Brazil’s Mattos Filho Eyes Growth in Age of COVID-19

More than a decade ago, one of Brazil’s leading law firms sought advice from Am Law 100 firms on how to establish a more collegial internal environment.

The eat-what-you-kill compensation system that had helped Mattos Filho, Veiga Filho, Marrey Jr. e Quiroga Advogados grow into a top-flight firm for tax, corporate and capital markets had spurred infighting and created silos. Those divisions made it difficult to recruit and promote partners to expand in a fiercely competitive market that’s highly coveted by global firms.

After conversations with leaders at Cleary Gottlieb Steen & Hamilton; Skadden, Arps, Slate, Meagher & Flom; and Simpson Thacher & Bartlett in New York—and at Spanish firms like Uría Menéndez and Garrigues—Mattos Filho opted for a modified lockstep system that has allowed the firm to more than triple its partner count, to 108 from 30, and quadruple revenue.

“Today the firm is more important than any one of us,” said founding partner Roberto Quiroga, who is 58.

Mattos Filho has 650 lawyers spread across five offices in Brazil, as well as offices in New York and London, making it one of Latin America’s biggest firms by head count. Ten years ago the firm had just over 300 lawyers.

The full-service firm ranked second in Latin America by number of mergers and acquisitions deals worked and fourth by value during the first half of 2020, with 16 deals announced worth $1.7 billion, according to data from Mergermarket.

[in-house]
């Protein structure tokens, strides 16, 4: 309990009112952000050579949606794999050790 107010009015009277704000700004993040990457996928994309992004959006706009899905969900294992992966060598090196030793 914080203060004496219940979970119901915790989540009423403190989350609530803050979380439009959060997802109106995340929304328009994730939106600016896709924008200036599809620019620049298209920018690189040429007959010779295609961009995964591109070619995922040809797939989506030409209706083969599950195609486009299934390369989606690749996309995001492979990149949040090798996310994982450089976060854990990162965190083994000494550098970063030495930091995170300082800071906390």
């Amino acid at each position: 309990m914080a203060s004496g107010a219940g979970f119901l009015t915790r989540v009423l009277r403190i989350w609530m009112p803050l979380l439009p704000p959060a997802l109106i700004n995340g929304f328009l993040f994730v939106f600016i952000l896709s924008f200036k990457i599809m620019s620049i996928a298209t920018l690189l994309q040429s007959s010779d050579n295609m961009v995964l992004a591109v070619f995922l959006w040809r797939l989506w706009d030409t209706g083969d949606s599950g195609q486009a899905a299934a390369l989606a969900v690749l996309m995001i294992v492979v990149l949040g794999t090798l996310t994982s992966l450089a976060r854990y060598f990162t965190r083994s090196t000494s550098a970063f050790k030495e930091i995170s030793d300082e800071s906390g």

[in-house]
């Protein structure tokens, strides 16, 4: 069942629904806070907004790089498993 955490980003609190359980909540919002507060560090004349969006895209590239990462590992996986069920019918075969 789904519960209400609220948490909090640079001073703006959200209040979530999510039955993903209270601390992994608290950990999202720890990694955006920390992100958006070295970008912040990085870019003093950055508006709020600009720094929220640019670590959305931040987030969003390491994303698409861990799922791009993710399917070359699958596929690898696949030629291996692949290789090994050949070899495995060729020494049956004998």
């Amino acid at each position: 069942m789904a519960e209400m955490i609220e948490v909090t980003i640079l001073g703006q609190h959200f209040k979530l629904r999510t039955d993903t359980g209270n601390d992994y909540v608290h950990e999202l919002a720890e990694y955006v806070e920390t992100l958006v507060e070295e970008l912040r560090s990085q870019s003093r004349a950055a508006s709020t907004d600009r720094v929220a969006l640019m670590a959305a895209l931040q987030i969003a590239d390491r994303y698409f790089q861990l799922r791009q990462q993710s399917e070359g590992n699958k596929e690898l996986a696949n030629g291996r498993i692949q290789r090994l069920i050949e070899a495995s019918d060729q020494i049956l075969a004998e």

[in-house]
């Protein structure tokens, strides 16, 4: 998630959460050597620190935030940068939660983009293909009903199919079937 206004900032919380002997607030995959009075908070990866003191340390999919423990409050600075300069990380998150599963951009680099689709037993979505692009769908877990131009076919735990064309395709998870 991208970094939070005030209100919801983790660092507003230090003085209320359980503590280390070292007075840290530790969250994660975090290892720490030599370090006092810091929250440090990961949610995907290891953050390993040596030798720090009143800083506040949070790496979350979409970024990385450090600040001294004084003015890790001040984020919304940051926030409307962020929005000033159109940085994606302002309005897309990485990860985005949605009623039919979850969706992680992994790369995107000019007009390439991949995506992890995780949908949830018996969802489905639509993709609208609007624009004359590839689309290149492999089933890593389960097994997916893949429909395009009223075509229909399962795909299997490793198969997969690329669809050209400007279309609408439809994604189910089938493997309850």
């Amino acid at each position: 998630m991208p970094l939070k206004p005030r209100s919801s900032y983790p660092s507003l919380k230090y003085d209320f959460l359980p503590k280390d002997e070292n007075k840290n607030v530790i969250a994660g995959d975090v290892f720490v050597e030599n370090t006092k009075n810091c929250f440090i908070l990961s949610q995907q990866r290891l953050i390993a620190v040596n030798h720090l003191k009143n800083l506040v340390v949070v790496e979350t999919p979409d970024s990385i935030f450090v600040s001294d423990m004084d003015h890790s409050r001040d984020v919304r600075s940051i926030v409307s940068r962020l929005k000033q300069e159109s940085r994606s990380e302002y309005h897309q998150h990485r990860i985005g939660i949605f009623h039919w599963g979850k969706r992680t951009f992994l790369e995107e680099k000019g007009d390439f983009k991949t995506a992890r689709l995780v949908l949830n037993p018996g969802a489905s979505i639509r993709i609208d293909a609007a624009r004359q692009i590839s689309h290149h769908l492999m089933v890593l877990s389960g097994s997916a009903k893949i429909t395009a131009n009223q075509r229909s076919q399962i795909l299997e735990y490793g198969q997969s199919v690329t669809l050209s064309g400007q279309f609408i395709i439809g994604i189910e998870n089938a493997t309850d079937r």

The mere size of Brazil helps firms there consistently rank at the top of Latin American league tables. Brazil is Latin America’s largest economy, with a population of 210 million people and geographic span nearly as big as the continental U.S.

COVID-19 brings work

Brazilian capital markets activity has come roaring back after an initial drought caused by precautions over COVID-19, as record low-interest rates prompt domestic investors to seek alternatives to paltry fixed-income returns.

The first wave of transactions consisted of follow-on offerings for companies seeking rescue capital during quarantine. The success of those sales inspired others to resuscitate plans for initial public offerings. At the same time, a weak local currency has renewed interest in acquisitions in the country.

Domestic firms like Mattos Filho are in a prime position to benefit from the boom: Bar rules in Brazil prevent global firms from providing local law services in the country, and also frown on formal tie-ups between Brazilian and international firms.

Roberto QuirogaRoberto Quiroga

Quiroga said his firm is on track to handle around 80 M&A transactions this year—which is typical—while working on 40 initial public offerings.

After an initial freeze on hirings in March, Mattos Filho recently added positions in capital markets, M&A and litigation to manage the increase in business. The firm hasn’t cut pay or laid off employees during the emergency, though it did tap into a government program to cover part of its payroll for furloughed support positions such as waiters and receptionists.

The Mattos Filho team continues to work from home as COVID-19 claims evermore lives in the country. A top consideration for an eventual return to offices will be schools; a majority of the firm’s lawyers are women and many of those women have school-age children.

Like many service providers around the world, Mattos Filho has noticed an increase in productivity while staff work from home—leading to reflections about the longer-term needs for office infrastructure. But the firm pushed forward in July with the opening of a regional office in the city of Campinas on the belief that face-to-face work will dominate in the long run.

“We need a strong firm to compete if one day the market opens,” said Quiroga.